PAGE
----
After or during your walk we warmly recommend you the restaurant Föllerei with its charming and warm atmosphere. The creative and quality cuisine offers German meals with a French touch. For dinner-time a reservation is advisable.

The restaurant is very well located, you get there by following the “Landwehrkanal” and after a short break or a meal at the Föllerei you can go back by subway, passing Neukölln, a quarter that is fastly becoming the new place-to-be, the Berliner “lower east side”. Do not miss it.

Cuisine, Products and Prices
- The products are mainly seasonal and regional and the meat is from welfare husbandry. - Daily changing lunch and dinner offers guarantee quality and freshness. (Appetizers range from 2,90€ to 6,90€, main dishes from 5,90€ to 15,90€).
- The biological beer is especially brewed for us (0,25l 1,70€ 0,5l 3,20€).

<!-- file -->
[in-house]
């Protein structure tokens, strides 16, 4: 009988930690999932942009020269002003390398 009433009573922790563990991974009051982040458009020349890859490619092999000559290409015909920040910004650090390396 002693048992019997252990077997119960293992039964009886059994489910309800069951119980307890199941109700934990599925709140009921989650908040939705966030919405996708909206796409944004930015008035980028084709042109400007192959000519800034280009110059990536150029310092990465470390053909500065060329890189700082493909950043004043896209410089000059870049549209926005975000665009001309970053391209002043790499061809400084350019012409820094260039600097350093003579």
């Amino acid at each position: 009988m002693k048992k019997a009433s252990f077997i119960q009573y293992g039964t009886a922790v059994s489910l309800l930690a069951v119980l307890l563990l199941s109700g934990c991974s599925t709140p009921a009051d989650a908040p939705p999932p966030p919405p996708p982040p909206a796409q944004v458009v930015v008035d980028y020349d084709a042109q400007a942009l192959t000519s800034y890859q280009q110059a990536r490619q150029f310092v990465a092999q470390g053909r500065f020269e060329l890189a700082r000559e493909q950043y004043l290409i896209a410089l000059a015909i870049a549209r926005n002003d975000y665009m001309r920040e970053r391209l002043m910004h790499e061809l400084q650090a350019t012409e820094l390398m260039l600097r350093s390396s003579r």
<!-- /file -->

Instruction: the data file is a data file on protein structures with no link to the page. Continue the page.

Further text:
- The well selected wines come from South Germany and France.

Catering is also available for your event.


Restaurant Föllerei
Weichselstrasse 30, 12045 Berlin
+49/ (0)30. 60 93 02 76
foellerei@googlemail.com

www.foellerei.de

 
 


Should you have any comments about these presentations or like to see another sight included, please write to us. You may as well send your own text to put on our site.

 
 
Folowing: Most remarkable museums of Berlin

LatLon-Europe presents a choice of the most remarkable museums for every city, be it a metropolis or a small town. Allow yourself to be surprised by the quality of diversely themed and inspirational museums.

For example: Old Museum and Egyptian Museum